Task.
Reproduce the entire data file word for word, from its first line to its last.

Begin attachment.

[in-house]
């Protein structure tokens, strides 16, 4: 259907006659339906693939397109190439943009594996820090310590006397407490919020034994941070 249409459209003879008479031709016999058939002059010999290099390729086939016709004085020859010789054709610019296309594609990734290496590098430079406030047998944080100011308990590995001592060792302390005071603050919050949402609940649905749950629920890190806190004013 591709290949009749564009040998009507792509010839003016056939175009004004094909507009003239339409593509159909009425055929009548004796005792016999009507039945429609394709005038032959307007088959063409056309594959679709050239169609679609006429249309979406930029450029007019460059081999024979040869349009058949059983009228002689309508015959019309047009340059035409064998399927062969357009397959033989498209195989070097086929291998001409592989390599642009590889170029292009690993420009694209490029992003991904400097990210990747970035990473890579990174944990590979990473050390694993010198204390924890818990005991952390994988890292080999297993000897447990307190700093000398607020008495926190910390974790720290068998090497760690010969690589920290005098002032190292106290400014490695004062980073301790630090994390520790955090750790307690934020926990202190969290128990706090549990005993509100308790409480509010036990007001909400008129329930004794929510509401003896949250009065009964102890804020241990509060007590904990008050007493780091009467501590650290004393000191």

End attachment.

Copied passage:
[in-house]
């Protein structure tokens, strides 16, 4: 259907006659339906693939397109190439943009594996820090310590006397407490919020034994941070 249409459209003879008479031709016999058939002059010999290099390729086939016709004085020859010789054709610019296309594609990734290496590098430079406030047998944080100011308990590995001592060792302390005071603050919050949402609940649905749950629920890190806190004013 591709290949009749564009040998009507792509010839003016056939175009004004094909507009003239339409593509159909009425055929009548004796005792016999009507039945429609394709005038032959307007088959063409056309594959679709050239169609679609006429249309979406930029450029007019460059081999024979040869349009058949059983009228002689309508015959019309047009340059035409064998399927062969357009397959033989498209195989070097086929291998001409592989390599642009590889170029292009690993420009694209490029992003991904400097990210990747970035990473890579990174944990590979990473050390694993010198204390924890818990005991952390994988890292080999297993000897447990307190700093000398607020008495926190910390974790720290068998090497760690010969690589920290005098002032190292106290400014490695004062980073301790630090994390520790955090750790307690934020926990202190969290128990706090549990005993509100308790409480509010036990007001909400008129329930004794929510509401003896949250009065009964102890804020241990509060007590904990008050007493780091009467501590650290004393000191």